The southern enclosure utilized the pre-extant enclosure walls to the north, south and east and created a new 20 meters long western wall which squared off the space. The enclosure was then divided into 30 bays, six aisles long and five aisles wide from east to west. The bays lining the perimeter of the enclosure as well as the bays in the central north-south aisle are surmounted by domes, the most northern and southern of which were shallower than the rest. The two domes serving as entrance bays along the eastern side are internally fluted. The more southern of these fluted domes enters from the great dome. The remaining eight bays, which flank the central axis, are barrel vaulted. Due to the slightly irregular angles of the southern court a few of the bays are shortened by 20 centimeters.
As with the other vaults from Kilwa, the Great Mosque's vaults and domes are constructed out of lime coral concrete. These domes are about 20 to 30 centimeters thick and shaped into hemispheres supported by groined squinches between which run pointed arches. These arches are supported by two-tiered columns which are octagonal at their base and become squared half way up. The octagonal segments of the columns have rectangular coral panels on the alternating faces. Along the walls the arches are supported by engaged columns or corbelled brackets. The capitals of the columns were made from single coral blocks and carved with concave carved angle brackets. On the western face of the enclosure, windows and doors alternate in the bays between the embedded columns.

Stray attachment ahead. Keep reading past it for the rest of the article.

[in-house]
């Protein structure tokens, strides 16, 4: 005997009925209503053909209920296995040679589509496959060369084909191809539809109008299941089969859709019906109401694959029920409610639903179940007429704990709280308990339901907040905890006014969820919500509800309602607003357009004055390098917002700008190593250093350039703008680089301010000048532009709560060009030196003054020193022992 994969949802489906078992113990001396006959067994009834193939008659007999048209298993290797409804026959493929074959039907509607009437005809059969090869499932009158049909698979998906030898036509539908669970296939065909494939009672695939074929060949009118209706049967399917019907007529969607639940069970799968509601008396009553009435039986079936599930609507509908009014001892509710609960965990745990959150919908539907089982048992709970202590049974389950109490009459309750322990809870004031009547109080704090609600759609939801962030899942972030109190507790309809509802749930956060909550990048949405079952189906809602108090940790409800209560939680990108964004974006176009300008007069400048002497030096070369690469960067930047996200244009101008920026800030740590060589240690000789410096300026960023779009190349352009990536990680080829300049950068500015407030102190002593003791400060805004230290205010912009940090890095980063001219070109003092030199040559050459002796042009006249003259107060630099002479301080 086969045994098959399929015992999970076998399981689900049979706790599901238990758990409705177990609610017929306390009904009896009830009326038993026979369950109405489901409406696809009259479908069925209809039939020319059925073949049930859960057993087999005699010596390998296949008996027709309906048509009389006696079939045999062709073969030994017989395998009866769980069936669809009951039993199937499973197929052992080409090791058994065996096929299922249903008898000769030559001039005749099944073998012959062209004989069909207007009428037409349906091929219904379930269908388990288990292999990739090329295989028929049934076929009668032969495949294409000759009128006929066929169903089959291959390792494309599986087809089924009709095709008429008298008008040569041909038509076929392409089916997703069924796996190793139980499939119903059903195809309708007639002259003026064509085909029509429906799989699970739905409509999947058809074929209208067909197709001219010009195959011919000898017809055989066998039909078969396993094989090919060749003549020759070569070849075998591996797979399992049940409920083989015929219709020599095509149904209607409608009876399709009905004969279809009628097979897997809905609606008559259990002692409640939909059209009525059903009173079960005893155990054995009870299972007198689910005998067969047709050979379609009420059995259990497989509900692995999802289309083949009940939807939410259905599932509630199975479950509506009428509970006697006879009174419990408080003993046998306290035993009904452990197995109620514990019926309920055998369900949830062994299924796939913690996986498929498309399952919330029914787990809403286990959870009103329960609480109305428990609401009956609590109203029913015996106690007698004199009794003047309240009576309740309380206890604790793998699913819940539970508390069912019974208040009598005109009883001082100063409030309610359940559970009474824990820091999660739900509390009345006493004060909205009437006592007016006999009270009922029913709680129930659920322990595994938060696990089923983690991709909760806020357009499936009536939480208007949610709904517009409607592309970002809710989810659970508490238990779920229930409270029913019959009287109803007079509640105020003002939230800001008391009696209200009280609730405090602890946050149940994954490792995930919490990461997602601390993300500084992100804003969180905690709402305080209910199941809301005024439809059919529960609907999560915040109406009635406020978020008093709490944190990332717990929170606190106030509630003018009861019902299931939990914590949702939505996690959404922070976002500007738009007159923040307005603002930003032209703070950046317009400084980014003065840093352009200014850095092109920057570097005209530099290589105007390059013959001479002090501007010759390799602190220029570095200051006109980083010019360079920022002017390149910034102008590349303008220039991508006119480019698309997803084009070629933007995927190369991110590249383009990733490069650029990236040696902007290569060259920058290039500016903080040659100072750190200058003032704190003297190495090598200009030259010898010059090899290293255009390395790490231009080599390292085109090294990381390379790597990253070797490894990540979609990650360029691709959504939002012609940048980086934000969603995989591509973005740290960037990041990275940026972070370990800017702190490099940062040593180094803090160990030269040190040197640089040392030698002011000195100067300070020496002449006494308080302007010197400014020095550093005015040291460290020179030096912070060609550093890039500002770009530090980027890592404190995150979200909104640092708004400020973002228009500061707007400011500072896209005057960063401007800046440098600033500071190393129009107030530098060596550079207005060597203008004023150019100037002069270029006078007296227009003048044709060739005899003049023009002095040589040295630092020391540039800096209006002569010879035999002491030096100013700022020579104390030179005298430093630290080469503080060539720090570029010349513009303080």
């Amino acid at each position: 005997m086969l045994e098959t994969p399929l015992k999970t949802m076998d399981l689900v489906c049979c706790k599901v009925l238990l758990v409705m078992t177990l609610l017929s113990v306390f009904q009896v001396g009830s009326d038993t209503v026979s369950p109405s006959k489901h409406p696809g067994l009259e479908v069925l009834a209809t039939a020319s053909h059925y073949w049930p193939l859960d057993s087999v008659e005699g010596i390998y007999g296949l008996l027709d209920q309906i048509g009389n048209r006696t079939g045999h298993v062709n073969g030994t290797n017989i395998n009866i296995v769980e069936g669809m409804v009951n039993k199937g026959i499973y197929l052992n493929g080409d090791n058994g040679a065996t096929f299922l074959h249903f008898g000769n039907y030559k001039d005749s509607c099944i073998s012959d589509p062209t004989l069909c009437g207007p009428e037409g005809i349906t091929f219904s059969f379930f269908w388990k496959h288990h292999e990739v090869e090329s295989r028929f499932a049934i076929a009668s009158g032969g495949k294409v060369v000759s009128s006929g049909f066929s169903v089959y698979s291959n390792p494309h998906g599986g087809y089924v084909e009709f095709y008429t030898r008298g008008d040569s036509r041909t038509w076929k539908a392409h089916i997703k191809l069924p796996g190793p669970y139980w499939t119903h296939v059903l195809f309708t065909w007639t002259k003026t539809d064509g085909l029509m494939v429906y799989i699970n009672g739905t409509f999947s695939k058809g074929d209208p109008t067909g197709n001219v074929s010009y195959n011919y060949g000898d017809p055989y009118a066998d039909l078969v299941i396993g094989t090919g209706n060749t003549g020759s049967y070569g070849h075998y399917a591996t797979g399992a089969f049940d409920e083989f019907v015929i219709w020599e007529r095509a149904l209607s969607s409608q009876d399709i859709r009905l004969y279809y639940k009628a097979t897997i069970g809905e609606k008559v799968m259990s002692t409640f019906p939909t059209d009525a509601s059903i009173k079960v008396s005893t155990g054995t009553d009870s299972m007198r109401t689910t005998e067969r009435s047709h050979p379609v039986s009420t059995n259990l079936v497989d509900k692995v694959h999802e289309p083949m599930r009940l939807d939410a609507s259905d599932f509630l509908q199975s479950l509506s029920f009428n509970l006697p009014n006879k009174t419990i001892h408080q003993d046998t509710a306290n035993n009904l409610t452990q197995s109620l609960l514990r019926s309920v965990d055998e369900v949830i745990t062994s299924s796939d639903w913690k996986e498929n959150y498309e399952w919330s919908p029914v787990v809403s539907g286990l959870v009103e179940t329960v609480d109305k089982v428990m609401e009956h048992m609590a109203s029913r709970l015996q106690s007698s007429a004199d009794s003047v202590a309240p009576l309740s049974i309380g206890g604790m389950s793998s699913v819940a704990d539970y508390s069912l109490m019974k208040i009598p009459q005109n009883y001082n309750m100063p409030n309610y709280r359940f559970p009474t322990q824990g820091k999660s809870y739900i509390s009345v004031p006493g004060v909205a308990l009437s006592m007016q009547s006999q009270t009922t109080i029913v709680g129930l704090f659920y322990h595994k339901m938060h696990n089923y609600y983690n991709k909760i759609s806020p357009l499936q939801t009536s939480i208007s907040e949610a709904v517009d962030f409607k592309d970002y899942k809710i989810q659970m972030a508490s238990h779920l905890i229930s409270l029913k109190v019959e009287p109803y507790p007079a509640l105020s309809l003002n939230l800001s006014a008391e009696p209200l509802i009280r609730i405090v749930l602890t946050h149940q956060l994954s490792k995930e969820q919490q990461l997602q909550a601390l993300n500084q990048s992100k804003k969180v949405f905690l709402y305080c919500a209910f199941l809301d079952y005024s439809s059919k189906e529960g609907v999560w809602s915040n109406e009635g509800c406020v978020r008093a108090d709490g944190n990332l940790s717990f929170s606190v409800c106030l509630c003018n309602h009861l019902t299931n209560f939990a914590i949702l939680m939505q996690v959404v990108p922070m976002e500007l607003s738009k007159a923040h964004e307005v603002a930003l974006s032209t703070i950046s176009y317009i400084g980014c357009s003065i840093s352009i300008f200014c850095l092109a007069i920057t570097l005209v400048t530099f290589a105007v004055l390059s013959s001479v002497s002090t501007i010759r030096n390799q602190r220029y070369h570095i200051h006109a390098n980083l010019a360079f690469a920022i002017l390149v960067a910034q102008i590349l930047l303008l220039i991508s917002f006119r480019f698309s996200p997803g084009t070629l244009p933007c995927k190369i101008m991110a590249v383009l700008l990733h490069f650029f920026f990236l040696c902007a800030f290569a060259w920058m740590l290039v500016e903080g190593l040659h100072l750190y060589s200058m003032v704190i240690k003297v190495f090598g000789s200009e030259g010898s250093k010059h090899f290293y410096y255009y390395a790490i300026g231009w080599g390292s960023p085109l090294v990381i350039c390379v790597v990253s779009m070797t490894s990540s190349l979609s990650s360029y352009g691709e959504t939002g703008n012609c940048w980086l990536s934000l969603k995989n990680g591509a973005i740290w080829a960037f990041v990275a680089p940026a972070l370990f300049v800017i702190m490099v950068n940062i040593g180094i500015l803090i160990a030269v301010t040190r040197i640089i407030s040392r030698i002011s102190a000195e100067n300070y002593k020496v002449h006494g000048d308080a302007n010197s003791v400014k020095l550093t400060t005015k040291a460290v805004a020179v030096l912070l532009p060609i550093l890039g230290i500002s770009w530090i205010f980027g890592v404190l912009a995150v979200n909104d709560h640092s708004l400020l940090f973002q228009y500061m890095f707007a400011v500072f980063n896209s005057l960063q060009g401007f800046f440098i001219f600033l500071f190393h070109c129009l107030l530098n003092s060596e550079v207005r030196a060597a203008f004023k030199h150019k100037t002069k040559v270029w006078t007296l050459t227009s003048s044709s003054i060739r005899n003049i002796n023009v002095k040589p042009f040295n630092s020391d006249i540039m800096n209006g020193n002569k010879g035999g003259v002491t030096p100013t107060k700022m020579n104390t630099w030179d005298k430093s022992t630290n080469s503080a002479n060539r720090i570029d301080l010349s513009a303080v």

A large room with a corbelled roof was built at the far southwest corner of the southern hall. Two doors lead from the south wall onto a narrow lane separating the Great Mosque from the Great House complex.
A final addition of a second mihrab was added at a much later date. The mihrab for the larger congregation using the south hall is located at the northernmost end of the central axis and juts into the northern prayer hall.
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Chittick, Neville. 1974. Kilwa: An Islamic Trading City on the East African Coast, vol 2. Nairobi: British Institute in Eastern Africa, 61-66.
Garlake, Peter S. 1966. The Early Islamic Architecture of the East African Coast. London: Oxford University Press, 15, 17, 24, 35-36, 50, 51, 59, 61, 76-77, 84, 115.
Garlake, Peter. 2002. Early Art and Architecture of Africa. Oxford: Oxford University Press, 178-179.